The burial of Jesus

As I read the account of the burial of Jesus I was impressed by the  bravery of Joseph. It was Joseph alone who approached Pilate after all that had happened. According to Jewish custom Jesus body could not remain on the cross overnight, particularly when the next  day was the Sabbath. The Roman custom, on  the other hand, was to let bodies  of crucified criminals hang in view of all until they rotted away. This was to act as a deterent to others. So Joseph goes to Pilate to ask for the body.  Apparently no family members of Jesus nor any of his close friends, the apostles, had the courage to ask for the body of Jesus. It would be a dangerous time show your allegiance to a crucified criminal. Perhaps Pilate felt guilty in the first place after the warning from his wife. But why would he feel guilty over the death of a mere Jew?  Pilate ordered that the body be given to Joseph. The body was laid in Joseph’s own tomb. The entrance was covered with a heavy disc shaped stone that rolled in an inclined channel cut into the rock making the tomb easy to close but difficult to open, thus preventing grave robbers. The Jewish authorities were fearful that Jesus’ disciples may come and steal the body and then proclaim that Jesus had risen from the dead. It is amazing that Jesus continues to threaten the Jews even from the grave. Remember those magician shows where the magician go to all attempts to convince the audience that the allusion is in fact magic and believable. Some escape artists rival Houdini in their ability to free themselves from the impossible. I see a similar situation with the burial of Jesus. The Jews go to extreme efforts to prevent the removal of Jesus’ body. So they ask Pilate to place guards on the tomb to ensure that his disciples themselves could not steal the body and then say that Jesus had risen, as he had said he would.  So the tomb was strongly sealed to ensure the body stayed where is was lain. The Jewish rulers took all precautions to prevent any removal of the body. By going to such extremes they were in fact being used by God to prove the truth of the resurrection. This was like God himself eliminating all other possible explanations other than Jesus really did rise from the dead.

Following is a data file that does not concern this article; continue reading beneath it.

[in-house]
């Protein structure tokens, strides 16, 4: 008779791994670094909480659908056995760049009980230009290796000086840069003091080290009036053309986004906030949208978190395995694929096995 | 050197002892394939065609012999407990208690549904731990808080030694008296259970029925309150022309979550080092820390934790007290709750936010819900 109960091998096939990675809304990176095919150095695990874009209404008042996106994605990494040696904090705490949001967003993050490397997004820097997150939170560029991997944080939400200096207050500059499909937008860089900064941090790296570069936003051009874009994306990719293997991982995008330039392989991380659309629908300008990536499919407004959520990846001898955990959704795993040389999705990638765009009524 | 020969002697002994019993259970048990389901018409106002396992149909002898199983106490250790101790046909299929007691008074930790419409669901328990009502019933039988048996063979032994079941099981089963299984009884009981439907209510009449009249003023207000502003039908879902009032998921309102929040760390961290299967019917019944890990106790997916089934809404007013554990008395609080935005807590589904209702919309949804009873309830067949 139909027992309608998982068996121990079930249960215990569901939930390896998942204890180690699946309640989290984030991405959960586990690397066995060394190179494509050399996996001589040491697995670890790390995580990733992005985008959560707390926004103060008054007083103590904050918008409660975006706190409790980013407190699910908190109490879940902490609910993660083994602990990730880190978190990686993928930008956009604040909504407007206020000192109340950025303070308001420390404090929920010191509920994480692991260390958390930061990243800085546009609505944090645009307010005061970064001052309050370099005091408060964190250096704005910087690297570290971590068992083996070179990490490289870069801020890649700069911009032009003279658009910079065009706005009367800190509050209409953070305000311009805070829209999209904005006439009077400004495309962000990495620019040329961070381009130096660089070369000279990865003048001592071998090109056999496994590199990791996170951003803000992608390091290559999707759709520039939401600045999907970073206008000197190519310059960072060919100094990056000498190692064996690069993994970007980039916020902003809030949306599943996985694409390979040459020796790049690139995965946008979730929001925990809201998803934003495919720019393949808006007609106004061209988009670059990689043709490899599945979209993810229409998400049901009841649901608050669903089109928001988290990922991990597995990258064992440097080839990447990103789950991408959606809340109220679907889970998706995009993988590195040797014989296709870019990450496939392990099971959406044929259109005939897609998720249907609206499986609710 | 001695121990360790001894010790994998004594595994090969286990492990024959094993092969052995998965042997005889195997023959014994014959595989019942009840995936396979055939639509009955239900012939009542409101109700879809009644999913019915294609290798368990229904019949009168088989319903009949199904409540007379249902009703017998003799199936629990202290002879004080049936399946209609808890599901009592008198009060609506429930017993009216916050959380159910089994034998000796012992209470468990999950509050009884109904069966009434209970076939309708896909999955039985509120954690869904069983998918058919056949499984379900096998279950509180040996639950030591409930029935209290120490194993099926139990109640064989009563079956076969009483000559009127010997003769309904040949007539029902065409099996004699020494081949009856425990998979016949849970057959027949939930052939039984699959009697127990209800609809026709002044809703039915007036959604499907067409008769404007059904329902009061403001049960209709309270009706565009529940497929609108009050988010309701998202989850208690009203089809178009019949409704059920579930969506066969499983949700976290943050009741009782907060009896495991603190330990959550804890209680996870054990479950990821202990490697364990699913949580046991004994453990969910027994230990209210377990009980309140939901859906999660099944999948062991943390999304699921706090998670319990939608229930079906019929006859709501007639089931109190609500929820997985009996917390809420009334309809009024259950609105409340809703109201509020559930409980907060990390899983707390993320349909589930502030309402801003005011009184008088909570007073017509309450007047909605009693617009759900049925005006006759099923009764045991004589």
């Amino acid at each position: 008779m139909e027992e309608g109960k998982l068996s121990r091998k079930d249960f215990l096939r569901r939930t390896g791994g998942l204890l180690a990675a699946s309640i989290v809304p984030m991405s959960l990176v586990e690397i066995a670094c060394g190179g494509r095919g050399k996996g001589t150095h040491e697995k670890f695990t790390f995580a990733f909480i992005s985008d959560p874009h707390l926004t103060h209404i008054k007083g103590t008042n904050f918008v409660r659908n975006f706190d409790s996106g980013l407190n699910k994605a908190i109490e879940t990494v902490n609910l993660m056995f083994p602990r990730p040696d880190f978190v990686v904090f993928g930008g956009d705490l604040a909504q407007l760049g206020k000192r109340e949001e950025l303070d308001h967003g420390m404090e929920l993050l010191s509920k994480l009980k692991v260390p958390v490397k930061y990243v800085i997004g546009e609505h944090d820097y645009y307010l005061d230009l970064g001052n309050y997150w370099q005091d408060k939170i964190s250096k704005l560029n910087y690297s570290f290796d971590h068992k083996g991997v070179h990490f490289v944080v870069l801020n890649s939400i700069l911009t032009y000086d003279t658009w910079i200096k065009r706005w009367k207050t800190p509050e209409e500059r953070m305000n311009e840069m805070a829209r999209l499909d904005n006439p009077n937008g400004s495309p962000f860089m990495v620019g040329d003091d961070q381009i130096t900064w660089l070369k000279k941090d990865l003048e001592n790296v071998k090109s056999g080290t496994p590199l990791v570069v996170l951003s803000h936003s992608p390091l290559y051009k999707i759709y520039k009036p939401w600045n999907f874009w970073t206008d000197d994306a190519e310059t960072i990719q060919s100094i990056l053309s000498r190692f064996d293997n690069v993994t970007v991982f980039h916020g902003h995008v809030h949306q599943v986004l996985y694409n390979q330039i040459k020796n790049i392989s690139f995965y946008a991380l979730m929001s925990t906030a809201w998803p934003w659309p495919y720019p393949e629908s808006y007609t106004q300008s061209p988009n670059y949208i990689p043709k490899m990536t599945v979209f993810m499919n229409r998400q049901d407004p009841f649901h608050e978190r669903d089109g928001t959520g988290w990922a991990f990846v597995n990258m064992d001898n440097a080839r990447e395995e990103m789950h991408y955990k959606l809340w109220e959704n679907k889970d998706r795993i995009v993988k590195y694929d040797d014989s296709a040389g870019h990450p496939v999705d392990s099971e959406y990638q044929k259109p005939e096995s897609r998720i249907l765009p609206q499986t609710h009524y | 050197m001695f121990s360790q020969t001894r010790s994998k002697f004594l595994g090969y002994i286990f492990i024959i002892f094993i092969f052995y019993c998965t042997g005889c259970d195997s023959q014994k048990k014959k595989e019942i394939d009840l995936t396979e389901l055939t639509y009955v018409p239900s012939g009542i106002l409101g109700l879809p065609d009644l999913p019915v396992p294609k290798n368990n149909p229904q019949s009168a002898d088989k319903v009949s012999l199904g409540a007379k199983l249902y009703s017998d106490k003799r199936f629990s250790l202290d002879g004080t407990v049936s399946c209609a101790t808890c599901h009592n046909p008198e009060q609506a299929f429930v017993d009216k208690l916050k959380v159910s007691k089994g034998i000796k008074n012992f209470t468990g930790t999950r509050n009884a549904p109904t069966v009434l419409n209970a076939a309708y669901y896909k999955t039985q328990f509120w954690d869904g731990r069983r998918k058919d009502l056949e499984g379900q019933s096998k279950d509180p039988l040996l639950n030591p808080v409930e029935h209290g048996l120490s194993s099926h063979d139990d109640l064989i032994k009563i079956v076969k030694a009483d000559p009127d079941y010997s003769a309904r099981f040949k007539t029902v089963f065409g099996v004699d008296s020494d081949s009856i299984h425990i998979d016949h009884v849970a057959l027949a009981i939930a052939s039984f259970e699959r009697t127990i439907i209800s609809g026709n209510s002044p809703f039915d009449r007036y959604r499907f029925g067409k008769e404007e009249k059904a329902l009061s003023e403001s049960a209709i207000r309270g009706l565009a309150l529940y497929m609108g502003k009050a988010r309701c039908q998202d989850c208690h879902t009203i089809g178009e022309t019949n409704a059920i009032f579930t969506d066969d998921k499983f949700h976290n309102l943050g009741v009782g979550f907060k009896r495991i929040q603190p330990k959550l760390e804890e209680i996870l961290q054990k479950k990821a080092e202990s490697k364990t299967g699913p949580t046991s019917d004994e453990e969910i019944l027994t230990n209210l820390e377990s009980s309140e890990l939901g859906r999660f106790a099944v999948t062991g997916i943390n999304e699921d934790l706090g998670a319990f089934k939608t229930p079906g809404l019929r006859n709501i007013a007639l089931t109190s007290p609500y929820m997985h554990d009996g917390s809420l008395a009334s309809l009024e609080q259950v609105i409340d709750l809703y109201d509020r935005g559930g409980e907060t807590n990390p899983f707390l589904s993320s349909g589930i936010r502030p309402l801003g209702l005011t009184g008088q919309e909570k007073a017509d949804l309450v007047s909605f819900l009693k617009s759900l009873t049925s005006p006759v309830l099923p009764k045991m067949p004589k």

Ross  Bloomfield



Psalm 115

Psalm 115 is one of the psalms sung at the Passover and may well have been sung by Jesus and his disciples during their Passover meal. This psalm begins by directing glory to God. It is almost like singing the well-known hymn “To God be the Glory.”

It is the heaven taunts of “Where is their God” which causes the Psalmist to present a defence of Israel’s God. Perhaps the words of this Psalm were with Jesus as he was mocked by the crowds at his crucifixion.

What an argument the Psalmist puts against idolatry. A mere statue crafted from human hands. But a statue that remains mute, deaf, blind and paralysed. The argument could be taken even further. Since the maker is always greater than the things he makes, these idols must be honoured less than the artist who made them. How stupid! How could people worship idols which are less than themselves? A man creates a ‘god’ and then bows down and worships it as his spiritual superior. Did these ancient pagans assign to their ‘gods’ the power to create new life, control the world or to heal the sick?

The Christian response is how could you have a personal relationship with a mere statue? Can a mere man make a statue which would love you enough to die for your sins? That type of idol worship has now been replaced by other more modern forms of idol worship.